Sentence Examples with the word no doubt

More than this, the Caspian was also, it is pretty certain, at the same epoch, and later, in direct communication with the Sea of Azov, no doubt by way of the Manych depression; for in the limans or lagoons of the Black Sea many faunal species exist which are not only identical with species that are found in the Caspian, but also many which, though not exactly identical, are closely allied.

Associated with the conducting parenchyma are frequently found hydroids identical in character with those of the central strand of the stem, and no doubt serving to conduct water to or from the leaf according as the latter is acting as a transpiring or a waterabsorbing organ.

The neck of the flask-shaped pollen-chamber projected a little from the micropyle and no doubt received the pollen directly.

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Hortensius) undertook his defence, and, although there was no doubt of his guilt, he was acquitted.

There is no doubt that this policy strongly commended itself to the governor and ministers of Natal, and that they exercised considerable pressure to have it adopted.

There is no doubt that these tribes were all linguistically Celtic, and it is now the prevailing opinion that they were not of German origin ethnologically, but that the ground for their claim was that they had come from over the Rhine (cf.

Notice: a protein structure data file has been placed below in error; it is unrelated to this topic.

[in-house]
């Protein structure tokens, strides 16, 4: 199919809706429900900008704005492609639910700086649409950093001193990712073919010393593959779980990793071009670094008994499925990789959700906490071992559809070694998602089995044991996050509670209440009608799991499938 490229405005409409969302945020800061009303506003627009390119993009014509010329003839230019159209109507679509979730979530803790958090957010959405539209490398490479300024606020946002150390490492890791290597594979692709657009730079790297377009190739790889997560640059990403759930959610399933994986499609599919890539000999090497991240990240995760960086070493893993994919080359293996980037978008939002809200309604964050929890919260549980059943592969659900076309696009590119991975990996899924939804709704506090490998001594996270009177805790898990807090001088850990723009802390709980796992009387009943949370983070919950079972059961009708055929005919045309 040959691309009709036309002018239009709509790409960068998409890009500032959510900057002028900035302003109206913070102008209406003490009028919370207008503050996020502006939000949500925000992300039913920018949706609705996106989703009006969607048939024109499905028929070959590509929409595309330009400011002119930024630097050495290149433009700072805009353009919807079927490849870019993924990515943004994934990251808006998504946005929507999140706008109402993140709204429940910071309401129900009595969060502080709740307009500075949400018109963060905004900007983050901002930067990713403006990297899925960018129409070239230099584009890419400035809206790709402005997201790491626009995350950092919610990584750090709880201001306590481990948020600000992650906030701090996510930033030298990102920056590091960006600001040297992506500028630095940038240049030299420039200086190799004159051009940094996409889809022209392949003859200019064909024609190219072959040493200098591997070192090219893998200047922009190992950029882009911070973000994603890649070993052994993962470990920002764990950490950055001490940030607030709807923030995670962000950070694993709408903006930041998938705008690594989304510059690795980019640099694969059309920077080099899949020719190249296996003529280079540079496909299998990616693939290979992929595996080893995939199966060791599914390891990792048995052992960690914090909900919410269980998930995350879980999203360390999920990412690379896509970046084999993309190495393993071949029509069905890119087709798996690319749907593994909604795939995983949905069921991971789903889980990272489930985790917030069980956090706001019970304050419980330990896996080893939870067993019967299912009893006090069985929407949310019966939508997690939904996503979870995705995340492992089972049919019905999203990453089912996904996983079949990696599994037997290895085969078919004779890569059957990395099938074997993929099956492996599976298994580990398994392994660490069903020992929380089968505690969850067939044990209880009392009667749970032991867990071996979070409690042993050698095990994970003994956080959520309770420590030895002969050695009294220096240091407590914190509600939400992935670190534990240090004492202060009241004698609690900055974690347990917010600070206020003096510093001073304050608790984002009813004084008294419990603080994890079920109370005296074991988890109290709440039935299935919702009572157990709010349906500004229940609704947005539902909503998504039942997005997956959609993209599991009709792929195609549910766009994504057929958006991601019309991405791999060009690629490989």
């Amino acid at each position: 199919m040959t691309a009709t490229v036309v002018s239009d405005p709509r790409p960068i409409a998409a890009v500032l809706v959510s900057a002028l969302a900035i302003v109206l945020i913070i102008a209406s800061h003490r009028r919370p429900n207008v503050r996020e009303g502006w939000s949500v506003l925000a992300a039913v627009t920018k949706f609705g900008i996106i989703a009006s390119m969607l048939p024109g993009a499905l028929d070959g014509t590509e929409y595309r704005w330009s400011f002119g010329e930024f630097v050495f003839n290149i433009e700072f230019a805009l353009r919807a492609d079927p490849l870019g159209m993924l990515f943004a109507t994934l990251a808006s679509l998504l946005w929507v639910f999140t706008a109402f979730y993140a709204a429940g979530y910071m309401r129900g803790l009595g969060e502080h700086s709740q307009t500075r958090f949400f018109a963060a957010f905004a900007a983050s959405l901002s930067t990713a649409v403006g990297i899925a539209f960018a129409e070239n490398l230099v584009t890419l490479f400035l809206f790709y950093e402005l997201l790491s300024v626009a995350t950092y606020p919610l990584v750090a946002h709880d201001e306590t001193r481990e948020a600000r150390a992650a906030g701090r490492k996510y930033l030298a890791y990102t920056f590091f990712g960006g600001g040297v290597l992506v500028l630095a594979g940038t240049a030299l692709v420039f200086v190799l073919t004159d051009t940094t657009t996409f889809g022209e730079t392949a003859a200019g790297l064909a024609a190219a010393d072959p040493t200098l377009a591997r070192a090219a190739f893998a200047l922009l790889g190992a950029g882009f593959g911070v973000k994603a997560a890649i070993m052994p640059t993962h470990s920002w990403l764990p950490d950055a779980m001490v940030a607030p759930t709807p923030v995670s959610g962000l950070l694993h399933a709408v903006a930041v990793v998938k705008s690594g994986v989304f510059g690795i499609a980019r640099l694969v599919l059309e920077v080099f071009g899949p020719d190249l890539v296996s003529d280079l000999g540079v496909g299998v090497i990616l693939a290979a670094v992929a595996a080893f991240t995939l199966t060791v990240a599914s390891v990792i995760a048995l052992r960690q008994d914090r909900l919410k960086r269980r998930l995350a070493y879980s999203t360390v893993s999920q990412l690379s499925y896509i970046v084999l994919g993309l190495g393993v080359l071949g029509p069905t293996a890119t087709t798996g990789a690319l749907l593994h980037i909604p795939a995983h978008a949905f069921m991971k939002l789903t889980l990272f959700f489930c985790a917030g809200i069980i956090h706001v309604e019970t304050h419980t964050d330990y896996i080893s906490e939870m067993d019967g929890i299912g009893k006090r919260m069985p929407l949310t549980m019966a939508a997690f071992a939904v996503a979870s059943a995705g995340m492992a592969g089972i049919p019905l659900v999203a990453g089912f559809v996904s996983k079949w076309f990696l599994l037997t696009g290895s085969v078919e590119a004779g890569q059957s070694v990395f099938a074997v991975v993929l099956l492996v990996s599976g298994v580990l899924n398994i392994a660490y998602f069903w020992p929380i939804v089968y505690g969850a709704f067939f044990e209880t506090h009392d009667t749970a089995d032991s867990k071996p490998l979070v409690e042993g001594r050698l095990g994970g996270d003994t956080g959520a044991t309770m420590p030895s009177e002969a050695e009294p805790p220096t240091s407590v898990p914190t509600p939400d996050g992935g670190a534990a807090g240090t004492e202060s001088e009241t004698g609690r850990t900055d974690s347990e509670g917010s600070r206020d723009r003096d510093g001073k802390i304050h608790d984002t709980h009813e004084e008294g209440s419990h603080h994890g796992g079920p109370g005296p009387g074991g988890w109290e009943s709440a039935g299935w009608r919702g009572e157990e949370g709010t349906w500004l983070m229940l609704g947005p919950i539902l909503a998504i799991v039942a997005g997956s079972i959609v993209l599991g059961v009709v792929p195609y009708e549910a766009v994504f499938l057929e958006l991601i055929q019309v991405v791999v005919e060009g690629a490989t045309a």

There is no doubt that the Cycadophyta, using the term suggested by Nathorst in 1902, was represented in the Mesozoic period by several distinct families or classes which played a dominant part in the floras of the world before the advent of the Angiosperms. In addition to the bisporangiate reproductive shoots of Bennettites, distinguished by many important features from the flowers of recent Cycads, a few specimens of flowers have been discovered exhibiting a much closer resemblance to those of existing Cycads, e.g.

There can be no doubt that at this time the true form of Zoroastrianism and the sacred writings were preserved only in Persis, whereas everywhere else (in Parthia, in the Indo-Scythian kingdoms of the east and in the great propagandist movement in Armenia, Syria and Asia Minor, where it developed into Mithraism) it degenerated and was mixed with other cults and ideas.

The man had a vindictive streak as wide as the valley, no doubt there.

Both, however, recognize that this actuality of moral insight is not a function of the intellect only, but depends rather on careful training in good habits applied to minds of good natural dispositions, though the doctrine has no doubt a more definite and prominent place in Aristotle's system.